“The year ahead of us is going to be troublesome,” said Sam Bayat as he opened what would turn out to be a discussion about the improprieties surrounding the Saint Kitts & Nevis CIP real estate applications during a panel discussion at the Investment Immigration Summit in Dubai last month.
“A lot of truth is going to come out, and it’s not going to be nice. It’s probably going to implicate heads of government, heads of programs. Millions of dollars will probably have been lost. What’s sad is that the people who will pay the price are the poor people of these islands,” lamented the head of Bayat Legal.
“For about a year now, we have been informing the governments – mostly in Saint Kitts – that individuals are coming to us shopping for service providers, and they’re coming in giving us very low overall estimates of the cost, often less than US$150,000 [quotes obtained from competing RCBI-advisories]. Of course, we’ve informed the government of that and there was no action,” Bayat told the audience, explaining that his firm’s analysis found that agents had switched some 2-300 of the 1,200 applications under the Hurricane Relief Fund to real estate.
Up until today, said Bayat, he had received no news on the matter at all from government officials – about whom he said “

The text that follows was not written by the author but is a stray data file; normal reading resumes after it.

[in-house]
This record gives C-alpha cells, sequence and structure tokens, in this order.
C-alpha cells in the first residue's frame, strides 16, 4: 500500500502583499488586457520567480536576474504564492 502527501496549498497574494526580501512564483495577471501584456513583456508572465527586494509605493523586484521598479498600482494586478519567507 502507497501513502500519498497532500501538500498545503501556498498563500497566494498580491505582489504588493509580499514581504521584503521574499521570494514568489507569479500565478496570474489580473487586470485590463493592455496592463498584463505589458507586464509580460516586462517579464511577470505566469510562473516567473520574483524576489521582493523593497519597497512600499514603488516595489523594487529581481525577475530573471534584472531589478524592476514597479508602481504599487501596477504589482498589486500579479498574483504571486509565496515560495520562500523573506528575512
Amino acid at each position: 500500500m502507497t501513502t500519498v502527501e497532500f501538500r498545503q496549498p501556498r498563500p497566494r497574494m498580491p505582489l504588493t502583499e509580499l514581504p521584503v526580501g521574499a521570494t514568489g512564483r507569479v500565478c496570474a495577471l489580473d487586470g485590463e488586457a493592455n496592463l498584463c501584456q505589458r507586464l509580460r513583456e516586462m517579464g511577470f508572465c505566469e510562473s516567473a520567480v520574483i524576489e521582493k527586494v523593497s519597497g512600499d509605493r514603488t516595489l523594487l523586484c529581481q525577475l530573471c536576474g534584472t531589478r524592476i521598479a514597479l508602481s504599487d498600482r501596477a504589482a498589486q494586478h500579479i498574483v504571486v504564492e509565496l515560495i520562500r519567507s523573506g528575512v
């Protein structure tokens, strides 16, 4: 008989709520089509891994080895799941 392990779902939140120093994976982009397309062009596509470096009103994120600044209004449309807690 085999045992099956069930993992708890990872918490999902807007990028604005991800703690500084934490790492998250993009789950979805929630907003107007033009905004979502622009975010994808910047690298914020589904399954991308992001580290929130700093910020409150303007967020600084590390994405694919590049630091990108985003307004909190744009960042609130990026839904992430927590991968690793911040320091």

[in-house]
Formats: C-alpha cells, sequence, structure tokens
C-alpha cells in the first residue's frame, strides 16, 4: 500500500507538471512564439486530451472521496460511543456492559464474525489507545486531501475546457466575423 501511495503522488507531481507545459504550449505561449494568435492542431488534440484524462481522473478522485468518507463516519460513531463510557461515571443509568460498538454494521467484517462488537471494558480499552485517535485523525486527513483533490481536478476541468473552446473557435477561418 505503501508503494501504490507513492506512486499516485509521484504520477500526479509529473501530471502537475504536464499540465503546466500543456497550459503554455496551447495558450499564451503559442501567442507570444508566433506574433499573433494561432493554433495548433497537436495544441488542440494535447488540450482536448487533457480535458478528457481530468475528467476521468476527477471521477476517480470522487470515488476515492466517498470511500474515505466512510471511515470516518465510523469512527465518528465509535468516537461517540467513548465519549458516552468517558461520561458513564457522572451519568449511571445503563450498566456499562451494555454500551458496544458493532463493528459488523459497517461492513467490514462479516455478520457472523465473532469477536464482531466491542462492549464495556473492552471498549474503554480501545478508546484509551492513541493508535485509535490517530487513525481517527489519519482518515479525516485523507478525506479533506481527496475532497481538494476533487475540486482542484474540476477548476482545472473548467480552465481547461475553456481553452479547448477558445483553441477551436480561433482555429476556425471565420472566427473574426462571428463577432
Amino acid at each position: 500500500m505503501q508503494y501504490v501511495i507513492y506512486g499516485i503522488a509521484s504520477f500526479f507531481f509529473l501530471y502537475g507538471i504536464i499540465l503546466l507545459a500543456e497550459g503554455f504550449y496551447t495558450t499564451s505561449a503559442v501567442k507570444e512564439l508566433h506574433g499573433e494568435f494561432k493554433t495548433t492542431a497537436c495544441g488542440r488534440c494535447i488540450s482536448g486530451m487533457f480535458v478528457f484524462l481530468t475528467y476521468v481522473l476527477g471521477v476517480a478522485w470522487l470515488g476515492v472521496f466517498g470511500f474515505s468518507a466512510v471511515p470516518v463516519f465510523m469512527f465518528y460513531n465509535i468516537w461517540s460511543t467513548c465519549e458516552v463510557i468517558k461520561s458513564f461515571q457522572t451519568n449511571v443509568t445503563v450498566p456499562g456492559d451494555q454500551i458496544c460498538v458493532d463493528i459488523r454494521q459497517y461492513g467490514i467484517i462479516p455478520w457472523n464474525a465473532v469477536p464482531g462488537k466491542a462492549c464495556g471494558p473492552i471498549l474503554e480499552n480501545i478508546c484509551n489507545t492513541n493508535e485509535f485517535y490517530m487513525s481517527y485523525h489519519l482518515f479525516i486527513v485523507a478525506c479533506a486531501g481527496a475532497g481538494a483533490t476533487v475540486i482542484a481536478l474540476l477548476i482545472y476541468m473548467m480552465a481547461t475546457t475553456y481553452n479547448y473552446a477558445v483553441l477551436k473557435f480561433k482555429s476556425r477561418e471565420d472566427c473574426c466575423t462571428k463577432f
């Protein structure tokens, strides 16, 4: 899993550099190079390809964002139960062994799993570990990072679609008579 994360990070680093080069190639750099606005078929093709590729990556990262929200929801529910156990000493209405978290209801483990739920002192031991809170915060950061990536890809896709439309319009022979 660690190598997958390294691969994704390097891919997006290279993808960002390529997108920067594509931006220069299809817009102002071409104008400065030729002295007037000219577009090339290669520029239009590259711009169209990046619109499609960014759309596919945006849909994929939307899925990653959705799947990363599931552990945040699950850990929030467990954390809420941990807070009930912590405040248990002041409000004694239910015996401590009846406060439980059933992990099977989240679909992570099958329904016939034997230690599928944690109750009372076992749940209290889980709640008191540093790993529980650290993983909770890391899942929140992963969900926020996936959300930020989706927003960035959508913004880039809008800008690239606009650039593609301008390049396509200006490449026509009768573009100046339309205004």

“Whenever I speak with anyone in Saint Kitts, they say ‘what’s your problem? The government is getting their share’, and I say ‘yes, but the government could get more,” Bayat stressed, pointing out that Saint Kitts & Nevis would raise twice as much if clients did not change their application to real estate that goes undeveloped. “Your people are getting the short end of the stick.”
“Sam is ruffling too many feathers, perhaps”
John Hanafin, head of Huriya Private, echoed Bayat’s sentiment.
“I think it shows immaturity in the industry – from both sides. It takes two to Tango. There has to be an element of government involved and there has to be an unscrupulous agent,” he commented.
“It amazes me that this can go on in any financial services industry these days. I still think the CIP industry has a lot to learn in terms of transparency and due diligence […] but something like this will always happen if it’s permitted to happen from the government’s side.”
Questioned as to whether he thought those who have the power to put an end to such malpractice were knowingly turning a blind eye to it, Hanafin indicated this appeared the most plausible explanation for the reticence with which the government has treated the matter.
“It must be the case,” said Hanafin, noting that, if someone as influential as Sam Bayat could not get a response from the authorities, this suggested that “higher levels are involved, perhaps, and Sam is being told to keep quiet because people are winning on both sides, so Sam is ruffling too many feathers, perhaps.”